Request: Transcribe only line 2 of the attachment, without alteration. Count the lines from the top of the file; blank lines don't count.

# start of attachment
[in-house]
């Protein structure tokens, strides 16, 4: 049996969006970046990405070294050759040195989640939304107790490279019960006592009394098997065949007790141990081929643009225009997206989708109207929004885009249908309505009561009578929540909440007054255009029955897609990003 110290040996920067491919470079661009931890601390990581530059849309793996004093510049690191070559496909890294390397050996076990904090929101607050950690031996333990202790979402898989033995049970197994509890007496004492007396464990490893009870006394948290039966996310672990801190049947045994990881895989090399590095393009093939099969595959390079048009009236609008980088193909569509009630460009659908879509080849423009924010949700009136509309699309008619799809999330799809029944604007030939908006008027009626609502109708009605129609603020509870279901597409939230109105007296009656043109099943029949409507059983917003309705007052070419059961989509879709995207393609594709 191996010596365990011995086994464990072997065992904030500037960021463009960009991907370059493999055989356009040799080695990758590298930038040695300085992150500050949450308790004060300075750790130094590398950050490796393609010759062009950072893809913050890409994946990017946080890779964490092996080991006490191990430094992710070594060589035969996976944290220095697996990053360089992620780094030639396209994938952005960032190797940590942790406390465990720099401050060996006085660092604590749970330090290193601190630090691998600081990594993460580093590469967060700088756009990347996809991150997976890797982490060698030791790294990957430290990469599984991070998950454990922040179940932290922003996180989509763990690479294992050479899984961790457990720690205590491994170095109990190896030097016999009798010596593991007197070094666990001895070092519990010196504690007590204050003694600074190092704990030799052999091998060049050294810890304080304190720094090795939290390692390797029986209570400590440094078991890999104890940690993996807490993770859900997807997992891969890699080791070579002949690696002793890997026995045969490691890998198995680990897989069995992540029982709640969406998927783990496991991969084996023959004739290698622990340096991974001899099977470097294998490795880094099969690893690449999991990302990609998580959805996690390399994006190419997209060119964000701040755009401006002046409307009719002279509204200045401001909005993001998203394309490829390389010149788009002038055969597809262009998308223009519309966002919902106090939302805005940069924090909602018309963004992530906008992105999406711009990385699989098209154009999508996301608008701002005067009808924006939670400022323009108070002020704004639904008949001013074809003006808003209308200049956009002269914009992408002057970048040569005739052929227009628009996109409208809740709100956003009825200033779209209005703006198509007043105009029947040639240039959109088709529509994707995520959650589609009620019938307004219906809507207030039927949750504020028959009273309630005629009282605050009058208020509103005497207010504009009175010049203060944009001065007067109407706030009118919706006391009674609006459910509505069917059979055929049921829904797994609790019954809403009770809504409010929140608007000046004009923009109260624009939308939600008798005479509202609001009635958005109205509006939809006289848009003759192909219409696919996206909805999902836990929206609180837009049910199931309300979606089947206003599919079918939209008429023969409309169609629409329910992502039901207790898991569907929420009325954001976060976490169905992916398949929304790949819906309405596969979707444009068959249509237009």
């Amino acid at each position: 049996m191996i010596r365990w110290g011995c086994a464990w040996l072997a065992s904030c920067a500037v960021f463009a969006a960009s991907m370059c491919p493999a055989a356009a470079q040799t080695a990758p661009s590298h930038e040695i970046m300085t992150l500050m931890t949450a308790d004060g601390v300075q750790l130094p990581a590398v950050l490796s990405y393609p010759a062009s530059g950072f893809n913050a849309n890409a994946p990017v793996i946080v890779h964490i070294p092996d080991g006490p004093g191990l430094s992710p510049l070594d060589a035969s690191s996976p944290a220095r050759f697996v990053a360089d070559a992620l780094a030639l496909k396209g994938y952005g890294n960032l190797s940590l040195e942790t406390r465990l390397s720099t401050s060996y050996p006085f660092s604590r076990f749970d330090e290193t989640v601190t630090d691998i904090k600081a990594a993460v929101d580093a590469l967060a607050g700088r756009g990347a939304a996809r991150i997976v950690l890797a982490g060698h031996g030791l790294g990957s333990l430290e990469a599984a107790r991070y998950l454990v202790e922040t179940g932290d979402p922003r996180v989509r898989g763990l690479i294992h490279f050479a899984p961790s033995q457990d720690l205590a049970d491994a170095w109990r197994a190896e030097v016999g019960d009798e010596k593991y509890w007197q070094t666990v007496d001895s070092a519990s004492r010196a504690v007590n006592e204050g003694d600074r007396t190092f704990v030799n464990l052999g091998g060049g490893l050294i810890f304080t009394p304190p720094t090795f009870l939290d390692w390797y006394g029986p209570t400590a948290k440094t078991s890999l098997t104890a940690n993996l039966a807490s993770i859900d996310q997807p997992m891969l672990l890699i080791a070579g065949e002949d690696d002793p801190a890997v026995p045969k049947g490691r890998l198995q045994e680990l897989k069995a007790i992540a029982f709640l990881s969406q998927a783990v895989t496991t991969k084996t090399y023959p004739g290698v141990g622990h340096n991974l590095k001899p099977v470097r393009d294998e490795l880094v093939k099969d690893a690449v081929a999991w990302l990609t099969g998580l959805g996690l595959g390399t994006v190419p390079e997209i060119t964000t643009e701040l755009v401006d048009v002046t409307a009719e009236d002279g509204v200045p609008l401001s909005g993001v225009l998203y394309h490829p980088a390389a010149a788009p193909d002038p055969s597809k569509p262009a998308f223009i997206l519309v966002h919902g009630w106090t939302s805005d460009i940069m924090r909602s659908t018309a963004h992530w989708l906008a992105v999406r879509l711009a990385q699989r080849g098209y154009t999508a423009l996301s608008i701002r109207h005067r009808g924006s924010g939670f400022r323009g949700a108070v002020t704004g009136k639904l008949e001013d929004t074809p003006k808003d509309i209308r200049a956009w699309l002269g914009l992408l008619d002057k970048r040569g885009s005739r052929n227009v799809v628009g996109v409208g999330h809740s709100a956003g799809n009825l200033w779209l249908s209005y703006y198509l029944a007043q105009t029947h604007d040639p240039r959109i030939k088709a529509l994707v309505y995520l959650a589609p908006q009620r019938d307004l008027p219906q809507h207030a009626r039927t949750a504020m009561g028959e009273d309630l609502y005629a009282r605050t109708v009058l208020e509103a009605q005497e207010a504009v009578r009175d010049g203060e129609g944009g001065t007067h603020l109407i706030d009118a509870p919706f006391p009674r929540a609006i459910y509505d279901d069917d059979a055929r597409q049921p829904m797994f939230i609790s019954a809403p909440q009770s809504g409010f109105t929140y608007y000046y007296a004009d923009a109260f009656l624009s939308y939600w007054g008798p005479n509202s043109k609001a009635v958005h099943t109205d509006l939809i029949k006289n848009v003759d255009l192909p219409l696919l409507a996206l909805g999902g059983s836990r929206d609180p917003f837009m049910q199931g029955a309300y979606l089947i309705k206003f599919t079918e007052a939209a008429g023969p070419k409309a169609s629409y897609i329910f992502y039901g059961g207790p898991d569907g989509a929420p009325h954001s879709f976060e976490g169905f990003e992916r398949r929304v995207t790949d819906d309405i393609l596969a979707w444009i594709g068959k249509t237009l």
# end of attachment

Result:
């Protein structure tokens, strides 16, 4: 049996969006970046990405070294050759040195989640939304107790490279019960006592009394098997065949007790141990081929643009225009997206989708109207929004885009249908309505009561009578929540909440007054255009029955897609990003 110290040996920067491919470079661009931890601390990581530059849309793996004093510049690191070559496909890294390397050996076990904090929101607050950690031996333990202790979402898989033995049970197994509890007496004492007396464990490893009870006394948290039966996310672990801190049947045994990881895989090399590095393009093939099969595959390079048009009236609008980088193909569509009630460009659908879509080849423009924010949700009136509309699309008619799809999330799809029944604007030939908006008027009626609502109708009605129609603020509870279901597409939230109105007296009656043109099943029949409507059983917003309705007052070419059961989509879709995207393609594709 191996010596365990011995086994464990072997065992904030500037960021463009960009991907370059493999055989356009040799080695990758590298930038040695300085992150500050949450308790004060300075750790130094590398950050490796393609010759062009950072893809913050890409994946990017946080890779964490092996080991006490191990430094992710070594060589035969996976944290220095697996990053360089992620780094030639396209994938952005960032190797940590942790406390465990720099401050060996006085660092604590749970330090290193601190630090691998600081990594993460580093590469967060700088756009990347996809991150997976890797982490060698030791790294990957430290990469599984991070998950454990922040179940932290922003996180989509763990690479294992050479899984961790457990720690205590491994170095109990190896030097016999009798010596593991007197070094666990001895070092519990010196504690007590204050003694600074190092704990030799052999091998060049050294810890304080304190720094090795939290390692390797029986209570400590440094078991890999104890940690993996807490993770859900997807997992891969890699080791070579002949690696002793890997026995045969490691890998198995680990897989069995992540029982709640969406998927783990496991991969084996023959004739290698622990340096991974001899099977470097294998490795880094099969690893690449999991990302990609998580959805996690390399994006190419997209060119964000701040755009401006002046409307009719002279509204200045401001909005993001998203394309490829390389010149788009002038055969597809262009998308223009519309966002919902106090939302805005940069924090909602018309963004992530906008992105999406711009990385699989098209154009999508996301608008701002005067009808924006939670400022323009108070002020704004639904008949001013074809003006808003209308200049956009002269914009992408002057970048040569005739052929227009628009996109409208809740709100956003009825200033779209209005703006198509007043105009029947040639240039959109088709529509994707995520959650589609009620019938307004219906809507207030039927949750504020028959009273309630005629009282605050009058208020509103005497207010504009009175010049203060944009001065007067109407706030009118919706006391009674609006459910509505069917059979055929049921829904797994609790019954809403009770809504409010929140608007000046004009923009109260624009939308939600008798005479509202609001009635958005109205509006939809006289848009003759192909219409696919996206909805999902836990929206609180837009049910199931309300979606089947206003599919079918939209008429023969409309169609629409329910992502039901207790898991569907929420009325954001976060976490169905992916398949929304790949819906309405596969979707444009068959249509237009």